i 1,000 acres,
9 reasonably
| s priced.
Immediate '
closing. |
SCall (850)
S544-5441 El
or (850)
570-0222



v -- "


THE CALHOUN-LIBERTY JOURNAL




CLASSEFEEDTrS

To place your ad, call 643-3333 by noon Eastern
Time on Saturday. Non-business ads run FREE for 2 weeks.

\ ,. ,. .. . ,. : ,, ; .









JUNE 10, 2009 THE CALHOUN-LIBERTY JOURNAL Page 21


#STflR-


SCOPE#

Week of
June 7 to June 13

ARIES Mar 21/Apr 20
Aries, the trouble with over-
analyzing a situation is that some-
times you simply take no action
at all. Consider your options, but
don't wait too long to jump in.

TAURUS -Apr 21/May 21
Taurus, your reward will come
this week, although it is a bit of
a surprise as to what it may be.
SDon't expect too much or you
could be labeled as greedy.

GEMINI May 22/Jun 21
Things aren't what they seem,
Gemini, and you're having trouble
buying what a friend is telling you.
Go with your instinct and
you won't be wrong tlis time.

CANCER- Jun 22/Jul 22
Cancer, a vacation is just what
the doctor ordered, and you are
anxious to depart on your excur-
sion. While you will want to
pop in on friends along the
way, it will be a solo trip.

LEO- Jul23/Aug 23
Leo, it's all fun and games
until you realize it's time to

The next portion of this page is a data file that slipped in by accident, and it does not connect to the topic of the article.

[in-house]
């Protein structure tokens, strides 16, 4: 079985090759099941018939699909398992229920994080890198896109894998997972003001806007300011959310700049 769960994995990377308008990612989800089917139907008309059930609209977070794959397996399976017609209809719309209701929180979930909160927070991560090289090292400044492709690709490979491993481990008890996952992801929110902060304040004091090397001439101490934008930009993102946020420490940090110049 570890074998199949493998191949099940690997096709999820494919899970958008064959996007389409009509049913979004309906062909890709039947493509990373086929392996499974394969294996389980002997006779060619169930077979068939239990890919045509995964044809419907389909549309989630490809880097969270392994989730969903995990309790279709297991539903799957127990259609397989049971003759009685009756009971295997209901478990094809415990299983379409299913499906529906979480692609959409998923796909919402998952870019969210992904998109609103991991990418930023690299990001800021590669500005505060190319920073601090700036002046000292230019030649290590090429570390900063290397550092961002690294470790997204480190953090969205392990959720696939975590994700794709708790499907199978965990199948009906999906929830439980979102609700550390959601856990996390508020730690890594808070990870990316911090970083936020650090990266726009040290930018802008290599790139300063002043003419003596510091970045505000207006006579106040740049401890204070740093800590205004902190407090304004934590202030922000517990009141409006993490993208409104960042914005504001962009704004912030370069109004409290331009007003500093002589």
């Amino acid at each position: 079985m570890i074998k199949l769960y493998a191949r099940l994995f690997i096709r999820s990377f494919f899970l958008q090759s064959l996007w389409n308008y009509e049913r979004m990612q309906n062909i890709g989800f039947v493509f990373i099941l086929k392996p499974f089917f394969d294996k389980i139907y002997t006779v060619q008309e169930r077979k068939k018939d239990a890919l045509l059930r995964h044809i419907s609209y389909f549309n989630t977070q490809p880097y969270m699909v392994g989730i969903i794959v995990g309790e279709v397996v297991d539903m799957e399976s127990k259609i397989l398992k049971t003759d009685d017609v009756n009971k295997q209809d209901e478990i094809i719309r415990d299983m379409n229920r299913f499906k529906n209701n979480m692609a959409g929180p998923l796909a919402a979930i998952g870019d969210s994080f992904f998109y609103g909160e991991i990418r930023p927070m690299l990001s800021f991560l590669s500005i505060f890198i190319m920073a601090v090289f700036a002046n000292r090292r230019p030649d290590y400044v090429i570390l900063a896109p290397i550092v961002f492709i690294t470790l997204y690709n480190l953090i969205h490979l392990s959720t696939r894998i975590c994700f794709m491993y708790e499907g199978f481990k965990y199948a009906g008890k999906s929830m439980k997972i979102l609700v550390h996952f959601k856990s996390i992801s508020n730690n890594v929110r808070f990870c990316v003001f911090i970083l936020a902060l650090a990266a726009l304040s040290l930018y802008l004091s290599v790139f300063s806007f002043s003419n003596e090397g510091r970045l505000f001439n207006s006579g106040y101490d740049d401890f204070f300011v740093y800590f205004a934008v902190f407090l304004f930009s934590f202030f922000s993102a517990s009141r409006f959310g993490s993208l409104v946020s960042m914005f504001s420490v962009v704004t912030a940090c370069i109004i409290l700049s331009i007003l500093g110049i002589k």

buckle down and get some real
work done. The partying can
resume another day.

VIRGO,- Aig 24/Sept 22
Virgo, giving over responsibility
of something or someone
you hold dear could cause you
a bit of anxiety this week. But
you know you can use the break.
Things will work out fine.

IIBRA- Sept 23/Oct 23
You're the picture of
determination-and'dedication
this week, Libra. Others marvel
at how you can complete so
many tasks without getting
distracted by other things.

SCORPIO- Oct 24/Nov 22
SScorpio, you can't get something
out of your head, and it's
affecting everything you do
this week. The only way
around'itis to try and distract
yourself as much as possible.

SAGITTARIUS Nov 23/Dec 21
Don't put all your eggs in one
basket, Sagittarius. Spread {he~
wealth around a bit moresince
you don't know how things are go-'
ing to trim ut in-the days to come.

CAPRICORN Dec 22/Jan20
Things really heat up for
Syot, Capricorn. You will find
yourself busier than ever. You may
want to reach out for some help if-
you feelyou're drowning. -

AQUARIUS Jan 21/Feb 18
Things are looking up for
you, Aquarius.;The plans that
you are making will come to
fruition in their own time. Finan-
cial ventures also turn out well.

PISCES -Feb 19/Mar 20.
This is a weekof rocky starts, but
smooth sailing later on, Pisces. All
you have to do is hold out until
things become a little calmer.

FAMOUS BIRTHDAYS
JULY 19
Brian May, "Queen" Guitarist (62)
JULY 20
Billy Mays,-TV pitchman (51)
JULY21
Robin Williams, Actor/Comic (58)
JULY 22
Selena Gomez, Actress (17)
JULY 23
Daniel Radcliffe, Actor (20)
JULY 24
Barry Bonds, Athlete (45)
JULY 25
Matt LeBlanc, Actor (42)


FOUND: Female puppy, mixed
breed, tan color, short hair, medium
size, good with other dogs. Call
785-2258. 6-10o,6-17


FOUND: Dark brown, female, Chi-
huahua in the Hugh Creek area
around the library. Call 237-1447.
6-3,6-10

LOST dog, Black Lab male, ap-
. proximately 4 months old, lost on Bo
Street off Chester Street in Hosford,
answers to Berry. Kids miss their
dog, anyone who knows where he
is please call to return home. Call
688-0254. 6-3,6-10



HOMES & LAND